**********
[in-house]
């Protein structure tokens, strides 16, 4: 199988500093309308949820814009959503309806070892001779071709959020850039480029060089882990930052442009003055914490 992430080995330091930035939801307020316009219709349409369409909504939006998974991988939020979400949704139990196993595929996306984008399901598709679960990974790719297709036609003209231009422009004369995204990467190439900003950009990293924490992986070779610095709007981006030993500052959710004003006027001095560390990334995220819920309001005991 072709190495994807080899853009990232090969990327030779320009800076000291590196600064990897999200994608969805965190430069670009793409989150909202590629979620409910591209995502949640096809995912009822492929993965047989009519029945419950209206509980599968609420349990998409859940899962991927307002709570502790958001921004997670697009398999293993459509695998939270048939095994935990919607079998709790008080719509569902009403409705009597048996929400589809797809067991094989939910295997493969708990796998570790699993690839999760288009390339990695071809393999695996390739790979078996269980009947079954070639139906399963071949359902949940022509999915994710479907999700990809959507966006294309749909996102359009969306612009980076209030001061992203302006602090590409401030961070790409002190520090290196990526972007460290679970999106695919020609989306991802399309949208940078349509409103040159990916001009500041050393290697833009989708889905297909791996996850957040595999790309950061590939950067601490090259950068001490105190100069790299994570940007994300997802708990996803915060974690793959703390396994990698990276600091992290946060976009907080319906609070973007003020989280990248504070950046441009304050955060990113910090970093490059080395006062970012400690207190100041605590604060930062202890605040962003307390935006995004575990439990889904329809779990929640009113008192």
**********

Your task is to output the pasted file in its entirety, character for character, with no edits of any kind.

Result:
[in-house]
């Protein structure tokens, strides 16, 4: 199988500093309308949820814009959503309806070892001779071709959020850039480029060089882990930052442009003055914490 992430080995330091930035939801307020316009219709349409369409909504939006998974991988939020979400949704139990196993595929996306984008399901598709679960990974790719297709036609003209231009422009004369995204990467190439900003950009990293924490992986070779610095709007981006030993500052959710004003006027001095560390990334995220819920309001005991 072709190495994807080899853009990232090969990327030779320009800076000291590196600064990897999200994608969805965190430069670009793409989150909202590629979620409910591209995502949640096809995912009822492929993965047989009519029945419950209206509980599968609420349990998409859940899962991927307002709570502790958001921004997670697009398999293993459509695998939270048939095994935990919607079998709790008080719509569902009403409705009597048996929400589809797809067991094989939910295997493969708990796998570790699993690839999760288009390339990695071809393999695996390739790979078996269980009947079954070639139906399963071949359902949940022509999915994710479907999700990809959507966006294309749909996102359009969306612009980076209030001061992203302006602090590409401030961070790409002190520090290196990526972007460290679970999106695919020609989306991802399309949208940078349509409103040159990916001009500041050393290697833009989708889905297909791996996850957040595999790309950061590939950067601490090259950068001490105190100069790299994570940007994300997802708990996803915060974690793959703390396994990698990276600091992290946060976009907080319906609070973007003020989280990248504070950046441009304050955060990113910090970093490059080395006062970012400690207190100041605590604060930062202890605040962003307390935006995004575990439990889904329809779990929640009113008192």